In <3ded1f56842d928785cf18567f532025(_at_)cs(_dot_)utk(_dot_)edu> Keith Moore
all of the authentication schemes I've seen suffer from one or both of
- trying to do more than is reasonable for that particular approach
This seems to be a pretty subjective criteria. I suspect that
reasonable people can disagree on what might be considered
"reasonable" for a particular approach.
yes, there will be some disagreement, but the opinions will often
cluster in one general area, and you can get rough consensus on them.
this does require engineering judgment. it's not as if, for instance,
there are objective criteria for how many DNS lookups are too many to
use to validate an email address, but you'll get general agreement
among most knowledgeable folks that there's a limit to how many
lookups is reasonable, and those opinions will cluster around some
First off, the SPF spec was developed in just such an open and mostly
by consensus manor. However, you ignore the possiblity that instead
of one cluster, you may have several different clusters.
Secondly, there is an objective criteria for the number of DNS
lookups: "The number of DNS lookups must be limited to the point that
SPF can not be effectively used for DoS purposes". (Most seriously,
on third parties. That is, not the owner of the domain with the SPF
record, nor the receiving MTA, but someone that the SPF record
One of the changes I made to the current draft is to impose limits
first added to my libspf2 implementation, about a year ago. This *is*
a significant change to the draft since most SPF implementations
didn't not have these limits, but I consider such a change important
enough to justify the breakage that happen. I think it is simply
unacceptable to have a standard that allows for DoS attacks on third
- trying to retroactively change how the mail protocol is used, or to
restrict future use of the mail protocol such that valid use cases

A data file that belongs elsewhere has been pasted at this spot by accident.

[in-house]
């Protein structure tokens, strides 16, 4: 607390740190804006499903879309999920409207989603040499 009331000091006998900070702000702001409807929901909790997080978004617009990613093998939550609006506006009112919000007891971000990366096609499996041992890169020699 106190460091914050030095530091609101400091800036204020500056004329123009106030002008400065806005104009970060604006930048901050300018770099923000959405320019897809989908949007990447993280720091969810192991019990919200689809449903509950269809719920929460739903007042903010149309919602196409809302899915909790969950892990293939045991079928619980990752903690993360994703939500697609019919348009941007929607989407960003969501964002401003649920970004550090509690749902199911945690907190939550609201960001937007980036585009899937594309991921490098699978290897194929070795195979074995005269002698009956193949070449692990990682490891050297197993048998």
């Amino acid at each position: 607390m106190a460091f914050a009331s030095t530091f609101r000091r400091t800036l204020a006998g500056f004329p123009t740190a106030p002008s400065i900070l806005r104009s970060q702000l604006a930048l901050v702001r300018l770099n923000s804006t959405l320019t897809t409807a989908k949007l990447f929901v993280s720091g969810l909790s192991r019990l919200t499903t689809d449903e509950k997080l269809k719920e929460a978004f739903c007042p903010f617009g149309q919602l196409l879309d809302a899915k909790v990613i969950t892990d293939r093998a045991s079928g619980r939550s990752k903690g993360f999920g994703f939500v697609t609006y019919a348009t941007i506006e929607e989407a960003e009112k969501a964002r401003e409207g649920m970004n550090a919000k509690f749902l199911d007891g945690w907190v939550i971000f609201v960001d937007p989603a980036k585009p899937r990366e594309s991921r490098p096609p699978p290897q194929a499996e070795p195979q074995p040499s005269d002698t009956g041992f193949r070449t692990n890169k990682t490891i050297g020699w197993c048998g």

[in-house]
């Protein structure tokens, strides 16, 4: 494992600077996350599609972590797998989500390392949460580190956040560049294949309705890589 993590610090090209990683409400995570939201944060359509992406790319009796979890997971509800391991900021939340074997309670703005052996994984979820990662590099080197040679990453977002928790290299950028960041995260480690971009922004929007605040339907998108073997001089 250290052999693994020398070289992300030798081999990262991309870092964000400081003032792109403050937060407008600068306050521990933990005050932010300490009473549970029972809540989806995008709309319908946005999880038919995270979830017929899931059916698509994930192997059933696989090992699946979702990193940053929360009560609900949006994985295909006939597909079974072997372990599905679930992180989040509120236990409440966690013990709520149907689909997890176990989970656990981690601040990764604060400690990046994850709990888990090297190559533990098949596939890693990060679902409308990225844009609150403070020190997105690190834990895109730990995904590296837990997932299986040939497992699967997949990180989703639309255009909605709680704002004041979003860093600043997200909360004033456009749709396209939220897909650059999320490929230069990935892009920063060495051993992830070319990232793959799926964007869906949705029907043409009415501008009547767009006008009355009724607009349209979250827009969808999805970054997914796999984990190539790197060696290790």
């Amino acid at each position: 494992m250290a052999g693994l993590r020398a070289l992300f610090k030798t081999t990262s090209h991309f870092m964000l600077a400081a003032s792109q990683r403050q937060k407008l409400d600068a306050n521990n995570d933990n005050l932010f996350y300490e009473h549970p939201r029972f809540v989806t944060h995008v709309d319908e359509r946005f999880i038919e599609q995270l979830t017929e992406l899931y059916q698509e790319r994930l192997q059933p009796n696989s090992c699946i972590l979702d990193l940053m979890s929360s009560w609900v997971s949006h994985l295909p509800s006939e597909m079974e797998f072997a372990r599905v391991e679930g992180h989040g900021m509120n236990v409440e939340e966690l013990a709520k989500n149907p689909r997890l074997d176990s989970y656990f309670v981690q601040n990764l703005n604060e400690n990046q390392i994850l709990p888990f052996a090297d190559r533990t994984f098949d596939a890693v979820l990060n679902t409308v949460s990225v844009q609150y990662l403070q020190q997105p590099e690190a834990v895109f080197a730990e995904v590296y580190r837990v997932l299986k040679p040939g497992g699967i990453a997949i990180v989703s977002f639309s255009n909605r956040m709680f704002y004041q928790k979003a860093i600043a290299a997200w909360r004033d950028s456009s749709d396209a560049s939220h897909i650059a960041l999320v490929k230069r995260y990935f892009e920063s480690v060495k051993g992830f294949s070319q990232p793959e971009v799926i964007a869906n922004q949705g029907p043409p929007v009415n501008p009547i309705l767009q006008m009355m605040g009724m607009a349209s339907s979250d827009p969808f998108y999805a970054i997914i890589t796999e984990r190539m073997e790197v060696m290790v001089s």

will no longer work
Well, current SMTP specifications allow for anyone to use any domain
in either the rfc2821 identities, or any place in rfc2822. All
authentication schemes intend to change that.
it's tempting to respond that all of these authentication schemes are
therefore "broken". but that's so simple a statement that it's likely
to be taken the wrong way.
part of the problem is that none of the existing fields in either SMTP
or 822 are intended to hold an authenticated ID of the originator,
with the possible exception of Sender, even that one isn't well
defined enough (or consistently implemented enough) to use. and for
every one of those fields there are numerous valid use cases for that
field not being an authenticated ID for the originator, even though
you might want to authenticate the message. we simply don't have a
field for that purpose defined at present. various authentication
schemes try to work around that by constraining or overloading
existing fields. the goal in doing so is to ease deployment, but what
it actually does is limit the scheme's applicability.
The reason for wanting to authenticate the fields isn't just "ease of
deployment". I don't even think that was the primary reason.
Many domain owners want to have some control over how their domain is
used, and many email receivers wish to listen to the domain owners.
Both snail mail and email allow anyone to put any name as the return
address and on the letter head of the letter. Sometimes this isn't
abusive, but sometimes it is. Making a letter/email look like it
comes from "Big Bank" when not authorized by "Big Bank" can get you in
legal trouble. With email, and the various email authentication
systems, "Big Bank" can take technical steps, instead of just legal
steps, to prevent this.